Can we also agree that we are or should be seeking to know the truth, as much as we can, about God? We never arrive in this pursuit but learn more about his nature through our life with him. Many Muslims are “truth-seekers” and open to conversations about God if we take the time to listen. Have a conversation, not a debate. Bridge differences, don’t argue. Our purpose is not to win arguments but to share Good News. 

      Even if there are irreconcilable differences between God and Allah here are a few thoughts that inform my thinking for living everyday life with Gospel intentionality: 

1.  There is only one creator we call 'God' but he has many names in various languages.

      This informs a common starting point in reaching other cultures. Many religions offer some form of a creation account, Muslim look to Genesis. In the Apostle Paul’s ministry in Athens, Paul encounters the pagan religion of the Greeks. Paul finds a temple altar to an “unknown God” and uses this as a bridge to tell the Greeks about who this “unknown God” is. (see Acts 17:16-34), Muslims believe in the creator, but God is “unknowable” to them, so it’s a great place to start a conversation and follow Paul's example.

(     (Note: the etymology of the word "God" is adopted from a barbaric proto-Germanic tribe.)

2.  Without Christ our available knowledge about God is incomplete. 

This informs our missional approach to crossing-cultures. In the Apostle Peter’s ministry to Cornelius, we find this Roman who although spiritual (like many Muslims) does not understand the Good News of Jesus Christ yet. But God has to first deal with Peter’s cultural bias so that the Gospel advances to the Gentiles. Peter makes this insightful declaration, “All the prophets testify about him that everyone who believes in him receives forgiveness of sins through his name.” (see Acts 10). Muslims believe in the prophets, revere Abraham, Moses, David and others, but they don’t yet know that Jesus is more than a prophet offering forgiveness of sin. Like Peter, it’s our job to go and tell them; and we can start with what they do know.

3.       God is known by many names and natures, even in Scripture. 

This informs our approach to reaching others who have a different understanding. In Jesus’ encounter with the Samaritan women at the well, we find a cultural difference in understanding God. The Jews pointed to Abraham as the father of the faith, while the Samaritans looked to Jacob as the father of their faith. Jesus points her to himself filling in the missing pieces (see John 4:1-26). Muslims know something about Jesus but we need to fill in the missing pieces. We cannot do so while arguing about the nature of God.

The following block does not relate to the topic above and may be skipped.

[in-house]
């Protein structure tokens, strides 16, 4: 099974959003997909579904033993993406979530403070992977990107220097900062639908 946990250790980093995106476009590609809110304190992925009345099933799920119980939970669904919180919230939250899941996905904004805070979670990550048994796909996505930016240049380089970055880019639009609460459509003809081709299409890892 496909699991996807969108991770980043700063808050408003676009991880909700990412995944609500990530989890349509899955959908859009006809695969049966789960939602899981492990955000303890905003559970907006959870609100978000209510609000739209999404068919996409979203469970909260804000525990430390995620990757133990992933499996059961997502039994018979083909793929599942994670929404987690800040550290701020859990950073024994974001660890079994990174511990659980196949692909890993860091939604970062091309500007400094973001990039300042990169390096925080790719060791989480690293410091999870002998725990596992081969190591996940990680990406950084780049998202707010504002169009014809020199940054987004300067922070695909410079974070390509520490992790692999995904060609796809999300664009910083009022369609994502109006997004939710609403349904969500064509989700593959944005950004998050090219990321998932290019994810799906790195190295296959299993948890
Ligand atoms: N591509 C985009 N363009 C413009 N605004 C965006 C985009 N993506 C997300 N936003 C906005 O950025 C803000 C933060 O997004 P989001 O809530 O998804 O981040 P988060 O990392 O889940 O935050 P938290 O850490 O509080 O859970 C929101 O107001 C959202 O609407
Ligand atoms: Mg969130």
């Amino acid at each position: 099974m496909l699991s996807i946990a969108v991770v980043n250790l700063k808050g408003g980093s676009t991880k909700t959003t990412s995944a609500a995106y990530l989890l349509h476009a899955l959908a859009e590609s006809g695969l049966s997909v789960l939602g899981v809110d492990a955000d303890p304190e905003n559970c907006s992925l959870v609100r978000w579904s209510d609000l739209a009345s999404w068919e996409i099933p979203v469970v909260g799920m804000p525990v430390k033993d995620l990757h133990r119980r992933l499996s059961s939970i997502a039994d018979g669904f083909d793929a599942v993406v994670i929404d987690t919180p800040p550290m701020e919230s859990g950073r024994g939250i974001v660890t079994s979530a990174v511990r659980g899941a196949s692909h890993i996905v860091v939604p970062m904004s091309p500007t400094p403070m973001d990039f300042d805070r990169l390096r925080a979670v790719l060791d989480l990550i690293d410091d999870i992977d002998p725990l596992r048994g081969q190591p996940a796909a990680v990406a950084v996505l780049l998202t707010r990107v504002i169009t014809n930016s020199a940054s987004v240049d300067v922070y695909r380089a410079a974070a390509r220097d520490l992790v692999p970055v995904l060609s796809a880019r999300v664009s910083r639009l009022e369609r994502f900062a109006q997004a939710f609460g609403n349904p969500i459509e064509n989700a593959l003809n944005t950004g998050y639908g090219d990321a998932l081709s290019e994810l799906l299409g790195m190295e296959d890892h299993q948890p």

Today, we could paraphrase John 4:25, “The Muslim woman said, “I know that Isa al Masih” (called Christ) “is coming. When he comes, he will explain everything to us.” Muslims believe Jesus is the 'Messiah' (sura 3:25, 19:30) and are awaiting his return but know very little about him. Let’s introduce them to him now so they are prepared for his soon coming. 

Here is another thoughtful posts I read this week on the “God vs Allah” debate is here. The reason I am calling these posts 'Thinking Culture' is because that is exactly what we need today. A thoughtful and thinking people produces a thinking culture (Proverbs 23:7).

When the angels announced the arrival of Jesus on earth, they declared, “Glory to God in the highest heaven, and on earth peace to those on whom his favor rests.” It’s our assignment for Living Sent Today to think well about and share the news of his favor - his mercy, grace, salvation and peace - in all its fullness, to all peoples, including Muslims.

May the Lord bless you and your this Christmas with all of his goodness in Immanuel, God with us. 

Ps. Fair warning, I hope to be blogging more in 2016. Have a Jesus filled New Year!